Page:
Icelandic Fish Beer a Hit at Seafood Expo Global

A beer made with Icelandic capelin roe, or masago, was a hit at the Seafood Expo Global conference that took place in Barcelona, Spain April 25-27, reports. Produced by Icelandic Asia, the beer is brewed with masago and shiso, a Japanese herb.

The beer was first introduced at the conference last year, but the shiso in this year’s batch is a new addition. “It was a hit last year and we decided to make a new version of it for this expo and it’s been a hit too,” stated Agnes Guðmundsdóttir, Icelandic Asia’s director of sales. The beer’s logo was designed by AI and the cans featured a QR code that drinkers could scan to win prizes and merchandise from Japan. Last year’s Masago Beer is pictured in the post below.

Masago is a popular ingredient in Asian cuisine, including sushi. The Masago Beer was specially brewed for the event and is not for sale elsewhere. Readers craving an Icelandic drink with a fishy ingredient can try Collab, a caffeinated soda with fish collagen that has become popular in Iceland in recent years.

2023 Budget to Include 7.7% Hike on Alcohol

At a bar in Reykjavík Iceland, drinking beer.

In the latest draft of the 2023 budget, a 7.7% increase in alcohol tax is proposed.

Iceland already has some of the highest alcohol taxes in the world, and critics within the restaurant industry claim that the latest tax hikes will make Iceland less attractive as a tourist destination, and put unnecessary stress on an already-struggling industry.

In a report by the Icelandic Federation of Trade, it is stated that under the new tax structure, a common box of wine will increase on average by ISK 600, a bottle of liquor by some ISK 700, and a six-pack of beer some ISK 150.

Especially affected will be alcohol sales in Duty Free, which are currently taxed at the lower rate of 10%. Under the new structure, alcohol taxes will be raised to 25%, a 150% increase. In Duty Free, the same box of wine will increase by ISK 1,800, a bottle of liquor by ISK 2,300, and a six-pack of beer by ISK 240.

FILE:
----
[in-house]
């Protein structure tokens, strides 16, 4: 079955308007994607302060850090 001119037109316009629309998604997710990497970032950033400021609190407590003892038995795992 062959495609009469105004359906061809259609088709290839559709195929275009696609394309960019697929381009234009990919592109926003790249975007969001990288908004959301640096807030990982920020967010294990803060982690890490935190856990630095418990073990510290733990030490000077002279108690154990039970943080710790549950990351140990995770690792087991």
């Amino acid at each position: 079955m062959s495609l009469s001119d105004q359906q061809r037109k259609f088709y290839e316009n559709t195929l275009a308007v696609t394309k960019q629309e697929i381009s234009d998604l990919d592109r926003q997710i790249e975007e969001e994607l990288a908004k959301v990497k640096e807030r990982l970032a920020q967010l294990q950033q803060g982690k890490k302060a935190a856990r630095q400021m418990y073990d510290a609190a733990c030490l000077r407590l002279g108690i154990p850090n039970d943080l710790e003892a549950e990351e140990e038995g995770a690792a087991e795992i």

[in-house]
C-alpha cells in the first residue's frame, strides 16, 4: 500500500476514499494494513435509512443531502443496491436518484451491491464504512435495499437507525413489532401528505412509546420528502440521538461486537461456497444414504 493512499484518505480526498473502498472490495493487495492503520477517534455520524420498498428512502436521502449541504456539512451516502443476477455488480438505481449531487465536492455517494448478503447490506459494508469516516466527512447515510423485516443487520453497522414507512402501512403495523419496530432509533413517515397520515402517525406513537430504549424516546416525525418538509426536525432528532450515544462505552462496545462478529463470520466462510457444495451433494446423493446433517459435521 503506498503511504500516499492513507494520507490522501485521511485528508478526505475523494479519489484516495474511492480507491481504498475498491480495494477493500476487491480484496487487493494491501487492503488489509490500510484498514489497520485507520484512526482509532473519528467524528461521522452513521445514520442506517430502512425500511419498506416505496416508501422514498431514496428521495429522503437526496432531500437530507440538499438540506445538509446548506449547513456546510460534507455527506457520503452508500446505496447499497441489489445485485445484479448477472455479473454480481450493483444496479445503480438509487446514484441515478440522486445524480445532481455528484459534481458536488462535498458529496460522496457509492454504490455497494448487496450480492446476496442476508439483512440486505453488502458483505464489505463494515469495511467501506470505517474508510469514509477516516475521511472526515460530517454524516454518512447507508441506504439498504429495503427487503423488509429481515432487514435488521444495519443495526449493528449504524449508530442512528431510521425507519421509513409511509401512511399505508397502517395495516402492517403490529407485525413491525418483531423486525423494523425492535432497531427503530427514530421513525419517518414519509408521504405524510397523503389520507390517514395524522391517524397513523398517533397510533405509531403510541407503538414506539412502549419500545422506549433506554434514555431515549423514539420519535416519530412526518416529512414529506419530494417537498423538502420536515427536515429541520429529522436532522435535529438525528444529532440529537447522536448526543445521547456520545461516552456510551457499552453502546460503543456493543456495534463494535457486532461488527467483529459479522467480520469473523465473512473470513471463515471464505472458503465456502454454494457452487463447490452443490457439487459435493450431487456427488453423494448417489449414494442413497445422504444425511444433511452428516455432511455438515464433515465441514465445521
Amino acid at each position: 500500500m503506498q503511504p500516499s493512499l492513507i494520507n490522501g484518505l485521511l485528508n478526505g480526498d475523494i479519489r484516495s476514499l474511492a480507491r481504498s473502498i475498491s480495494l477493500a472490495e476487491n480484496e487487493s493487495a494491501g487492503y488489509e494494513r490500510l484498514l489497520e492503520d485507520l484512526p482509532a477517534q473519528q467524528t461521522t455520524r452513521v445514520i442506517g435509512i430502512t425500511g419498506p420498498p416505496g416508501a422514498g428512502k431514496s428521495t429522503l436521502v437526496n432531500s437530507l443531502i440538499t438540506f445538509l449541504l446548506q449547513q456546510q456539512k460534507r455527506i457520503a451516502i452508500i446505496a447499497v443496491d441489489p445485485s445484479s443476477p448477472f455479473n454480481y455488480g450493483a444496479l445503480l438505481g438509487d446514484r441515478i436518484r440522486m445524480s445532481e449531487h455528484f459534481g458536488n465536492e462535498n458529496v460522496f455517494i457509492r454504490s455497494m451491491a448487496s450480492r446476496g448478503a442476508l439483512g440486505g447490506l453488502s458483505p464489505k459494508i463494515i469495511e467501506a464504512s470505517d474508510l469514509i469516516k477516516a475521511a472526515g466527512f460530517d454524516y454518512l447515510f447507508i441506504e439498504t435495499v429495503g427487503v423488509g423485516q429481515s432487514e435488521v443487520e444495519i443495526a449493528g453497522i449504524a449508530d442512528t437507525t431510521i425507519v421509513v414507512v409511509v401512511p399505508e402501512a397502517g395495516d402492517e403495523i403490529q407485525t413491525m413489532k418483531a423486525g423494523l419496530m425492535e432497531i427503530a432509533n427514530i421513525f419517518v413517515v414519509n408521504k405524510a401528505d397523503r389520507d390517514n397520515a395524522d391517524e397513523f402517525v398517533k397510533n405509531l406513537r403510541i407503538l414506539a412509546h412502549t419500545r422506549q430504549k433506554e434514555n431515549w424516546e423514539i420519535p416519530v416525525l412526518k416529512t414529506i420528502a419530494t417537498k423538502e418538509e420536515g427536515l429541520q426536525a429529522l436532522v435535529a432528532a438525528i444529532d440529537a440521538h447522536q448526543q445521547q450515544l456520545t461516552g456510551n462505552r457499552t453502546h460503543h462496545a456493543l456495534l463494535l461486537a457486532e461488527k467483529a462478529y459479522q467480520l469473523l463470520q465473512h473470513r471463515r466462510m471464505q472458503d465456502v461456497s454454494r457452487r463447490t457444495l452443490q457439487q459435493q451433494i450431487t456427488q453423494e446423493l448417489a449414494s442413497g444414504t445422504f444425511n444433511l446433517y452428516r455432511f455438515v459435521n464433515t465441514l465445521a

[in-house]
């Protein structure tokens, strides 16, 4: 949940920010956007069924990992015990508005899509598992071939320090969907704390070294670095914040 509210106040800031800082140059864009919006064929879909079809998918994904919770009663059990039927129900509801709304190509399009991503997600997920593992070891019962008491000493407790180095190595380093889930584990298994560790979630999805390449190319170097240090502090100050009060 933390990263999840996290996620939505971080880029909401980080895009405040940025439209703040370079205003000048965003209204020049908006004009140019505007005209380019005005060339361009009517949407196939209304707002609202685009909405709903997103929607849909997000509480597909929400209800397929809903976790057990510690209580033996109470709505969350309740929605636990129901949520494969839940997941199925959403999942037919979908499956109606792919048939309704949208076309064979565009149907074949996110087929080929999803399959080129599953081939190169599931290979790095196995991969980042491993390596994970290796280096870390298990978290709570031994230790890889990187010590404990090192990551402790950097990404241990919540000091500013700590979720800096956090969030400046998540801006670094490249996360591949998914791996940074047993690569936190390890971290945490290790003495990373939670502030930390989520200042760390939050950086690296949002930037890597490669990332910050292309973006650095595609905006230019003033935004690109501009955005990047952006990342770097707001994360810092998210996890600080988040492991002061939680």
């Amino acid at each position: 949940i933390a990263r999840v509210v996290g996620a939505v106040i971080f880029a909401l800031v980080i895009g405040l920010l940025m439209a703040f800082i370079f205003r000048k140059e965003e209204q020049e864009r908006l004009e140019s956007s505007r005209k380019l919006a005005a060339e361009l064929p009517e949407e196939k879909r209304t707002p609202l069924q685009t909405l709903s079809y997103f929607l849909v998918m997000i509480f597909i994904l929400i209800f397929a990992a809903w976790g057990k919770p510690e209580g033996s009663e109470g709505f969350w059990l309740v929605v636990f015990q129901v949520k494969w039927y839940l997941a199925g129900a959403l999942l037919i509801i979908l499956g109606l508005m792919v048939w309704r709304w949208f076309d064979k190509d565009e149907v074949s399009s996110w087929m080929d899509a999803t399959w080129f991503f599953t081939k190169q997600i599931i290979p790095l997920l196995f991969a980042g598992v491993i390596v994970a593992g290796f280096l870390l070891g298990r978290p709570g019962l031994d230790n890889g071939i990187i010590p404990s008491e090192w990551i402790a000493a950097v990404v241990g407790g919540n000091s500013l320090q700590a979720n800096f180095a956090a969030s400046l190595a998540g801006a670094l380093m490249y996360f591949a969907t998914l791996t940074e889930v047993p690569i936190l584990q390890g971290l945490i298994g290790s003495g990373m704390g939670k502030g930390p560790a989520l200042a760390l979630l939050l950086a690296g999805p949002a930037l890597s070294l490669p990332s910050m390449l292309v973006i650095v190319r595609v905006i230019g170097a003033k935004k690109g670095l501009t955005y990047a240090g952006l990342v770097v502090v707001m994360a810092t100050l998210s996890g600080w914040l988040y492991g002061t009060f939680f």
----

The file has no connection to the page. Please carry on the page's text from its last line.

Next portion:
In an editorial on Vísir, Aðalgeir Ásvaldsson, director of the Association of Companies in the Restaurant Industry (SVEIT), states that the increased taxes will have to be built into prices, which will in turn contribute to high inflation. Aðalgeir critiqued the new budget plan, saying that high public fees and COVID restrictions have been extremely damaging to the industry which is so important to tourism. “The restaurant industry wants to contribute to society,” Aðalgeir stated. “We offer good food and drinks, create thousands of jobs and play an important role in shaping the culture of the country. We have had to endure much recently, but now enough is enough.”

Currently, 92% of the price of a bottle of liquor comes from state taxes, compared to 73% of the price of a bottle of wine, and 61% of the price of a can of beer.

As the budget draft currently stands, the tax hike on alcohol would represent an increase in ISK 1.64 billion to the treasury, and total income from alcohol tax for 2023 is projected to sit around ISK 25 billion.

The 2023 budget proposal has also come under recent critique for new taxes and fees levied on fuel, road tolls, vehicle imports, and other costs of owning a vehicle in Iceland. The increased taxes will represent a 36% increase in state revenues from transportation, but critics say that the increased prices will hurt the lowest-income Icelanders, with no accompanying expansion of public transportation. Despite the tax increases, however, the budget is still expected to yield a deficit of some ISK 89 billion, an improvement over the previous year’s ISK 169 billion deficit.

Smiðjan Brewery First to Sell Directly to Customers

icelandic beer

Smiðjan Brewery in Vík was the first to sell alcohol directly to customers when it officially got its license on Wednesday, July 13.

In a statement to Morgunblaðið, Sveinn Sigurðsson, one of the founders of Smiðjan, stated that it was important for the brewery to finally be able to sell directly. A majority of the customers that visit the brewery are foreign tourists and beer enthusiasts, and now they will be able to take beer home with them more easily.

At the moment, Smiðjan just has a restaurant and bar, but they are planning to significantly increase their production to meet the rising demand of direct sales.

Smiðjan has been offering brewery tours but expressed frustration that up until now, they were not allowed to sell alcohol directly to their customers after these tours. Smiðjan has also been frustrated that getting their product onto Vínbúðin shelves also takes several weeks, meaning that customers are not getting the freshest product possible.

Iceland has, up until now, had a state monopoly on alcohol. All alcohol must be purchased at Vínbúðin, the state alcohol distributor, except for some light beer which is available in grocery stores. Alþingi recently relaxed these restrictions, leading to a boom in online alcohol sales by private retailers.



Icelandic Breweries Can Now Sell Directly to Customers

Kaldi beer brewery